The report urges measures to reduce consumption of unhealthy foods, including increased taxes on sugary drinks and front-of-package labelling that alerts consumers to excessive fat, sugar and salt in processed foods.
The new report emphasises that people with diabetes can live long and healthy lives if their condition is diagnosed early and is well-managed.
In some countries of the region, however, PAHO said as many as 40 per cent of people who have diabetes do not know it, and 50-70 per cent do not have their condition controlled.
In September, PAHO said the region of the Americas was the first in the world to have eliminated measles, a viral disease that can cause severe health problems, including pneumonia, brain swelling and even death.
This achievement culminates a 22-year effort involving mass vaccination against measles, mumps and rubella throughout the Americas, PAHO said.
The declaration of measles’ elimination was made by the International Expert Committee for Documenting and Verifying Measles, Rubella, and Congenital Rubella Syndrome Elimination in the Americas at PAHO’s 55th Directing Council.
PAHO said measles is the fifth vaccine-preventable disease to be eliminated from the Americas, after the regional eradication of smallpox in 1971, poliomyelitis in 1994, and rubella and congenital rubella syndrome in 2015.
“This is a historic day for our region and indeed the world,” Dr Etienne said. “It is proof of the remarkable success that can be achieved when countries work together in solidarity towards a common goal. It is the result of a commitment made more than two decades ago, in 1994, when the countries of the Americas pledged to end measles circulation by the turn of the 21st century.”
Before mass vaccination was initiated in 1980, PAHO said measles caused nearly 2.6 million annual deaths worldwide.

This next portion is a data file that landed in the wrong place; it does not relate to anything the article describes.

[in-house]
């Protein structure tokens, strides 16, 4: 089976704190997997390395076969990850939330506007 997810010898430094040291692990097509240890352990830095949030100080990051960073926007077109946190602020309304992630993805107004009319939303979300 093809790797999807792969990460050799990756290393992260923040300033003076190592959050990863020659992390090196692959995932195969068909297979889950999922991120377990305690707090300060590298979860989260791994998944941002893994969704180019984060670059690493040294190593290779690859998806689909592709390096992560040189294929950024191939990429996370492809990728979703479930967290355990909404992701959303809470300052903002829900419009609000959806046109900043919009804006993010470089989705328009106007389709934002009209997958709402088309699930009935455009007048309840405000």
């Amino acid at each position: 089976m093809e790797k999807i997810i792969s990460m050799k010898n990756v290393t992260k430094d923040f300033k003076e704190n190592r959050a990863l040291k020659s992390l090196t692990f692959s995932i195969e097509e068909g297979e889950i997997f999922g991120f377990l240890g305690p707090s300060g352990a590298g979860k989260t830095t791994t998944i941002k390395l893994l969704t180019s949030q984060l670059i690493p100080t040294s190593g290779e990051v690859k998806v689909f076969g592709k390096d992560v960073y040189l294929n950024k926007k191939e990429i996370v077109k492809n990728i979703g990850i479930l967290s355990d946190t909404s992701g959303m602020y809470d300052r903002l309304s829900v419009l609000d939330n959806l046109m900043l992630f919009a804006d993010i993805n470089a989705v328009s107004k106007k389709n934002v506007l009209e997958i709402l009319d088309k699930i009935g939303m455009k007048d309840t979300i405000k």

In the Americas, it said 101, 800 deaths were attributable to measles between 1971and 1979. A cost-effectiveness study on measles elimination in Latin America and the Caribbean has estimated that, with vaccination, 3.2 million measles cases will have been prevented in the region and 16,000 deaths between 2000 and 2020, PAHO said.
“This historic milestone would never have been possible without the strong political commitment of our member states in ensuring that all children have access to life-saving vaccines,” Etienne said.
“It would not have been possible without the generosity and commitment of health workers and volunteers who have worked so hard to take the benefits of vaccines to all people, including those invulnerable and hard-to-reach communities.”
PAHO said measles is one of the most contagious diseases and affects primarily children. It is transmitted by airborne droplets or via direct contact with secretions from the nose, mouth, and throat of infected individuals.
Symptoms include high fever, generalised rash all over the body, stuffy nose and reddened eyes, said PAHO, adding that it can cause serious complications, including blindness, encephalitis, severe diarrhoea, ear infections and pneumonia, particularly in children with nutritional problems and immunocompromised patients.
With new diseases emerging every year, severe weather events on the rise, and large numbers of people living in disaster-prone areas, PAHO said the countries of the Americas now more than ever need to be prepared to respond to health emergencies.
In this regard, the region’s health leaders in late September endorsed a framework for integrated efforts to ensure that health systems are more resilient in future health emergencies.